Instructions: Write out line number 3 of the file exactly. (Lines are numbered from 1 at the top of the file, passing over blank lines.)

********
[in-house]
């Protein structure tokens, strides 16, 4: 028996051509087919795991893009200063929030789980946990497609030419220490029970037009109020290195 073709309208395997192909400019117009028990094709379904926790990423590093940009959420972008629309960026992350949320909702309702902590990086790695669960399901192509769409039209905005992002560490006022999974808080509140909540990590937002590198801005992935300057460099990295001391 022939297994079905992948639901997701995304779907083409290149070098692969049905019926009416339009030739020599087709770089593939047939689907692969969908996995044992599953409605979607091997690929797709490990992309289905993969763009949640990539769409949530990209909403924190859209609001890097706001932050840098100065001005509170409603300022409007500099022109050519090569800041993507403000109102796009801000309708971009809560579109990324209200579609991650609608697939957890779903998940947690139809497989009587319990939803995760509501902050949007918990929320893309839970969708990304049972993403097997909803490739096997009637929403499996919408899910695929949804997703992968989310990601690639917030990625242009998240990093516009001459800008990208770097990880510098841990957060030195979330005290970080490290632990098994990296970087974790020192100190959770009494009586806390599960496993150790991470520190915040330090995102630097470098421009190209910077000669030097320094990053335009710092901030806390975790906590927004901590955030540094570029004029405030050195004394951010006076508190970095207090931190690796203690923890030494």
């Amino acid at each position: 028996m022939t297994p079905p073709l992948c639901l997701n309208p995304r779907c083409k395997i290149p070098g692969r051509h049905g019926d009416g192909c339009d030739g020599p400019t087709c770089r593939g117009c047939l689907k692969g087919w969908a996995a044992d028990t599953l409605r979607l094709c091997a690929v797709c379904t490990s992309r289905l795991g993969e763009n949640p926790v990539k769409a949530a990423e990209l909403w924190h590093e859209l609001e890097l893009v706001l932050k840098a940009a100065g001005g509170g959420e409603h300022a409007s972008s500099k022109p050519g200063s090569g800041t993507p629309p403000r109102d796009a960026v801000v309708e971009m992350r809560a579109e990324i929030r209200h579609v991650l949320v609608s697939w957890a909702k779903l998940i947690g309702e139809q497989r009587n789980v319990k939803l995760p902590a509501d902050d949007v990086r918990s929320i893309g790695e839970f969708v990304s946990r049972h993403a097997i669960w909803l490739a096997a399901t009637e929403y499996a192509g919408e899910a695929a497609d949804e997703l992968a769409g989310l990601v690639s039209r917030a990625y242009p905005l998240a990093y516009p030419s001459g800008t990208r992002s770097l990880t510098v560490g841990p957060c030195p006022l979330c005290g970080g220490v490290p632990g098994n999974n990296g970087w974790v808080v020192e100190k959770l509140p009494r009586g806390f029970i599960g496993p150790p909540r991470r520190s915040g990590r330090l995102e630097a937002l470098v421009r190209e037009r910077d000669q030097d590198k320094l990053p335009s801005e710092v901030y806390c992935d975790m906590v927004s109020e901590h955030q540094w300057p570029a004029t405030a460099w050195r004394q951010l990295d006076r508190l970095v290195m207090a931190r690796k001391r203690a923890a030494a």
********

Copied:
């Amino acid at each position: 028996m022939t297994p079905p073709l992948c639901l997701n309208p995304r779907c083409k395997i290149p070098g692969r051509h049905g019926d009416g192909c339009d030739g020599p400019t087709c770089r593939g117009c047939l689907k692969g087919w969908a996995a044992d028990t599953l409605r979607l094709c091997a690929v797709c379904t490990s992309r289905l795991g993969e763009n949640p926790v990539k769409a949530a990423e990209l909403w924190h590093e859209l609001e890097l893009v706001l932050k840098a940009a100065g001005g509170g959420e409603h300022a409007s972008s500099k022109p050519g200063s090569g800041t993507p629309p403000r109102d796009a960026v801000v309708e971009m992350r809560a579109e990324i929030r209200h579609v991650l949320v609608s697939w957890a909702k779903l998940i947690g309702e139809q497989r009587n789980v319990k939803l995760p902590a509501d902050d949007v990086r918990s929320i893309g790695e839970f969708v990304s946990r049972h993403a097997i669960w909803l490739a096997a399901t009637e929403y499996a192509g919408e899910a695929a497609d949804e997703l992968a769409g989310l990601v690639s039209r917030a990625y242009p905005l998240a990093y516009p030419s001459g800008t990208r992002s770097l990880t510098v560490g841990p957060c030195p006022l979330c005290g970080g220490v490290p632990g098994n999974n990296g970087w974790v808080v020192e100190k959770l509140p009494r009586g806390f029970i599960g496993p150790p909540r991470r520190s915040g990590r330090l995102e630097a937002l470098v421009r190209e037009r910077d000669q030097d590198k320094l990053p335009s801005e710092v901030y806390c992935d975790m906590v927004s109020e901590h955030q540094w300057p570029a004029t405030a460099w050195r004394q951010l990295d006076r508190l970095v290195m207090a931190r690796k001391r203690a923890a030494a």